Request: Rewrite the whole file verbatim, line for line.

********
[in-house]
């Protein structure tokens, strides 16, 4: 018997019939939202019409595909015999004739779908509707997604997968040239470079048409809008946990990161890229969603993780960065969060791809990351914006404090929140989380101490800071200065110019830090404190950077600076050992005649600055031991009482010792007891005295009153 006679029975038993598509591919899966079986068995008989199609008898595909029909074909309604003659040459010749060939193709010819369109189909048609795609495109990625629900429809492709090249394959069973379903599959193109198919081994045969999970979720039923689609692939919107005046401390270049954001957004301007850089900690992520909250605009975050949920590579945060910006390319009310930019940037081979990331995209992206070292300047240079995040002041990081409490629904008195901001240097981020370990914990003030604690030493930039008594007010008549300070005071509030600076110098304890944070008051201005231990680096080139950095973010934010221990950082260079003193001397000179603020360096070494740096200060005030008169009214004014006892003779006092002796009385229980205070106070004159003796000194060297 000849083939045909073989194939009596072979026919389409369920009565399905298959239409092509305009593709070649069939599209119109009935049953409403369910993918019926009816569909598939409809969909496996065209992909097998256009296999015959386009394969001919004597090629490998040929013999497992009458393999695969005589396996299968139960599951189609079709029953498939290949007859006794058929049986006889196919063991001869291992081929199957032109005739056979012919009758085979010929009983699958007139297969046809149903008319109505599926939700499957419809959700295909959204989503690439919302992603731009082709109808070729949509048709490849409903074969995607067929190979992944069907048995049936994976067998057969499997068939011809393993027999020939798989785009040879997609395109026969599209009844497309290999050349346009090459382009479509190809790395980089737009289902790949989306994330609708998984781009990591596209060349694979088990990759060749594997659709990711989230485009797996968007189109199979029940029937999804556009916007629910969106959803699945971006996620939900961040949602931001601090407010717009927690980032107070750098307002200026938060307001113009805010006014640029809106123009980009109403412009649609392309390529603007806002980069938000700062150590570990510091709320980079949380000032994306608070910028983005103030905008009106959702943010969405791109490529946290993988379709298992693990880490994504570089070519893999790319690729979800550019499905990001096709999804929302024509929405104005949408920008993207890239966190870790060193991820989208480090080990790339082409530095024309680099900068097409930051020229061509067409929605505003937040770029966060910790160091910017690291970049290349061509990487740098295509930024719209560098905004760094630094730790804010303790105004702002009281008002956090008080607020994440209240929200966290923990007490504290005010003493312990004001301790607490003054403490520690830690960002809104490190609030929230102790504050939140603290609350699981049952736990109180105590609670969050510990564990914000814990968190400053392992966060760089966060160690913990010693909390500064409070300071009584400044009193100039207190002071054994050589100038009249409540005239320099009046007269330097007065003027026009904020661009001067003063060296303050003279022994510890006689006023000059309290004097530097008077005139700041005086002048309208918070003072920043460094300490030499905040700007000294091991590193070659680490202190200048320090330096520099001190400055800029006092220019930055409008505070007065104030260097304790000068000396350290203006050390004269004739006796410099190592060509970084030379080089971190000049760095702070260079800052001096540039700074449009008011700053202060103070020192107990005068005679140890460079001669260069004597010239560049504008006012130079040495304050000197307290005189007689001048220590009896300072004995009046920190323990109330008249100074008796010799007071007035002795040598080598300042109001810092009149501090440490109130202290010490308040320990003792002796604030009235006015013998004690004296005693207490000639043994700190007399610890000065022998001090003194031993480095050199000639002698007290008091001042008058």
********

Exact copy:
[in-house]
């Protein structure tokens, strides 16, 4: 018997019939939202019409595909015999004739779908509707997604997968040239470079048409809008946990990161890229969603993780960065969060791809990351914006404090929140989380101490800071200065110019830090404190950077600076050992005649600055031991009482010792007891005295009153 006679029975038993598509591919899966079986068995008989199609008898595909029909074909309604003659040459010749060939193709010819369109189909048609795609495109990625629900429809492709090249394959069973379903599959193109198919081994045969999970979720039923689609692939919107005046401390270049954001957004301007850089900690992520909250605009975050949920590579945060910006390319009310930019940037081979990331995209992206070292300047240079995040002041990081409490629904008195901001240097981020370990914990003030604690030493930039008594007010008549300070005071509030600076110098304890944070008051201005231990680096080139950095973010934010221990950082260079003193001397000179603020360096070494740096200060005030008169009214004014006892003779006092002796009385229980205070106070004159003796000194060297 000849083939045909073989194939009596072979026919389409369920009565399905298959239409092509305009593709070649069939599209119109009935049953409403369910993918019926009816569909598939409809969909496996065209992909097998256009296999015959386009394969001919004597090629490998040929013999497992009458393999695969005589396996299968139960599951189609079709029953498939290949007859006794058929049986006889196919063991001869291992081929199957032109005739056979012919009758085979010929009983699958007139297969046809149903008319109505599926939700499957419809959700295909959204989503690439919302992603731009082709109808070729949509048709490849409903074969995607067929190979992944069907048995049936994976067998057969499997068939011809393993027999020939798989785009040879997609395109026969599209009844497309290999050349346009090459382009479509190809790395980089737009289902790949989306994330609708998984781009990591596209060349694979088990990759060749594997659709990711989230485009797996968007189109199979029940029937999804556009916007629910969106959803699945971006996620939900961040949602931001601090407010717009927690980032107070750098307002200026938060307001113009805010006014640029809106123009980009109403412009649609392309390529603007806002980069938000700062150590570990510091709320980079949380000032994306608070910028983005103030905008009106959702943010969405791109490529946290993988379709298992693990880490994504570089070519893999790319690729979800550019499905990001096709999804929302024509929405104005949408920008993207890239966190870790060193991820989208480090080990790339082409530095024309680099900068097409930051020229061509067409929605505003937040770029966060910790160091910017690291970049290349061509990487740098295509930024719209560098905004760094630094730790804010303790105004702002009281008002956090008080607020994440209240929200966290923990007490504290005010003493312990004001301790607490003054403490520690830690960002809104490190609030929230102790504050939140603290609350699981049952736990109180105590609670969050510990564990914000814990968190400053392992966060760089966060160690913990010693909390500064409070300071009584400044009193100039207190002071054994050589100038009249409540005239320099009046007269330097007065003027026009904020661009001067003063060296303050003279022994510890006689006023000059309290004097530097008077005139700041005086002048309208918070003072920043460094300490030499905040700007000294091991590193070659680490202190200048320090330096520099001190400055800029006092220019930055409008505070007065104030260097304790000068000396350290203006050390004269004739006796410099190592060509970084030379080089971190000049760095702070260079800052001096540039700074449009008011700053202060103070020192107990005068005679140890460079001669260069004597010239560049504008006012130079040495304050000197307290005189007689001048220590009896300072004995009046920190323990109330008249100074008796010799007071007035002795040598080598300042109001810092009149501090440490109130202290010490308040320990003792002796604030009235006015013998004690004296005693207490000639043994700190007399610890000065022998001090003194031993480095050199000639002698007290008091001042008058």